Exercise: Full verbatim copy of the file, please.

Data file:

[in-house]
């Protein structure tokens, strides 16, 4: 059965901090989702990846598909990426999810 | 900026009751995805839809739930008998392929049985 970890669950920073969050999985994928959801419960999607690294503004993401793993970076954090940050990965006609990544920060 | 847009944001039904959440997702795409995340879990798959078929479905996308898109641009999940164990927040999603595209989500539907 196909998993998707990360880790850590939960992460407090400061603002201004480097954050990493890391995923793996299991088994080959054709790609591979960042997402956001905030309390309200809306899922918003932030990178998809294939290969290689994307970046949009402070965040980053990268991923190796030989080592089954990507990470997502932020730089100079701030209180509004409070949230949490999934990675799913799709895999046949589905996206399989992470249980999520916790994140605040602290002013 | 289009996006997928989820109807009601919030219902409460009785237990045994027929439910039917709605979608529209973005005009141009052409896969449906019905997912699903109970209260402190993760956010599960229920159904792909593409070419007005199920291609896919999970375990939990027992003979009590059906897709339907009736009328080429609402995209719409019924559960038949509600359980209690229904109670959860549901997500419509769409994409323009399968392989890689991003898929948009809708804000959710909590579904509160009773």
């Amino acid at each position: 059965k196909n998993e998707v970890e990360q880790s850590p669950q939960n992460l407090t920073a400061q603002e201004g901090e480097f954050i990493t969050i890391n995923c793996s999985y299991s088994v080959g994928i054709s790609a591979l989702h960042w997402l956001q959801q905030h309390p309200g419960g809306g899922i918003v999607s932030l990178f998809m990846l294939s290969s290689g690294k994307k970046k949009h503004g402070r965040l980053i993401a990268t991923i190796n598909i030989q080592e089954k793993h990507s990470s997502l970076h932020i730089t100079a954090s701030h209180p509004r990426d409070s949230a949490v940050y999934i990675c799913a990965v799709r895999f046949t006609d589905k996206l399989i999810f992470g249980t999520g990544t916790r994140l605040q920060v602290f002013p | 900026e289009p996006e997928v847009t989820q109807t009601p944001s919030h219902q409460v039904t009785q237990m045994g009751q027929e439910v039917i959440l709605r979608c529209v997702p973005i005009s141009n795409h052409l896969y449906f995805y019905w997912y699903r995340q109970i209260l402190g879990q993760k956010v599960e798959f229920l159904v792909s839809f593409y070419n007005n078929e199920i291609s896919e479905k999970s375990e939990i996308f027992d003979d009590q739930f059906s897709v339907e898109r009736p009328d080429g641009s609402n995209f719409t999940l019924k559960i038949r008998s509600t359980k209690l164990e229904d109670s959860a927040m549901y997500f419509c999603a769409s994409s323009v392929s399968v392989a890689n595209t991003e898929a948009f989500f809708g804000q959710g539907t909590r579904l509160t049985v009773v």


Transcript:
[in-house]
């Protein structure tokens, strides 16, 4: 059965901090989702990846598909990426999810 | 900026009751995805839809739930008998392929049985 970890669950920073969050999985994928959801419960999607690294503004993401793993970076954090940050990965006609990544920060 | 847009944001039904959440997702795409995340879990798959078929479905996308898109641009999940164990927040999603595209989500539907 196909998993998707990360880790850590939960992460407090400061603002201004480097954050990493890391995923793996299991088994080959054709790609591979960042997402956001905030309390309200809306899922918003932030990178998809294939290969290689994307970046949009402070965040980053990268991923190796030989080592089954990507990470997502932020730089100079701030209180509004409070949230949490999934990675799913799709895999046949589905996206399989992470249980999520916790994140605040602290002013 | 289009996006997928989820109807009601919030219902409460009785237990045994027929439910039917709605979608529209973005005009141009052409896969449906019905997912699903109970209260402190993760956010599960229920159904792909593409070419007005199920291609896919999970375990939990027992003979009590059906897709339907009736009328080429609402995209719409019924559960038949509600359980209690229904109670959860549901997500419509769409994409323009399968392989890689991003898929948009809708804000959710909590579904509160009773």
């Amino acid at each position: 059965k196909n998993e998707v970890e990360q880790s850590p669950q939960n992460l407090t920073a400061q603002e201004g901090e480097f954050i990493t969050i890391n995923c793996s999985y299991s088994v080959g994928i054709s790609a591979l989702h960042w997402l956001q959801q905030h309390p309200g419960g809306g899922i918003v999607s932030l990178f998809m990846l294939s290969s290689g690294k994307k970046k949009h503004g402070r965040l980053i993401a990268t991923i190796n598909i030989q080592e089954k793993h990507s990470s997502l970076h932020i730089t100079a954090s701030h209180p509004r990426d409070s949230a949490v940050y999934i990675c799913a990965v799709r895999f046949t006609d589905k996206l399989i999810f992470g249980t999520g990544t916790r994140l605040q920060v602290f002013p | 900026e289009p996006e997928v847009t989820q109807t009601p944001s919030h219902q409460v039904t009785q237990m045994g009751q027929e439910v039917i959440l709605r979608c529209v997702p973005i005009s141009n795409h052409l896969y449906f995805y019905w997912y699903r995340q109970i209260l402190g879990q993760k956010v599960e798959f229920l159904v792909s839809f593409y070419n007005n078929e199920i291609s896919e479905k999970s375990e939990i996308f027992d003979d009590q739930f059906s897709v339907e898109r009736p009328d080429g641009s609402n995209f719409t999940l019924k559960i038949r008998s509600t359980k209690l164990e229904d109670s959860a927040m549901y997500f419509c999603a769409s994409s323009v392929s399968v392989a890689n595209t991003e898929a948009f989500f809708g804000q959710g539907t909590r579904l509160t049985v009773v």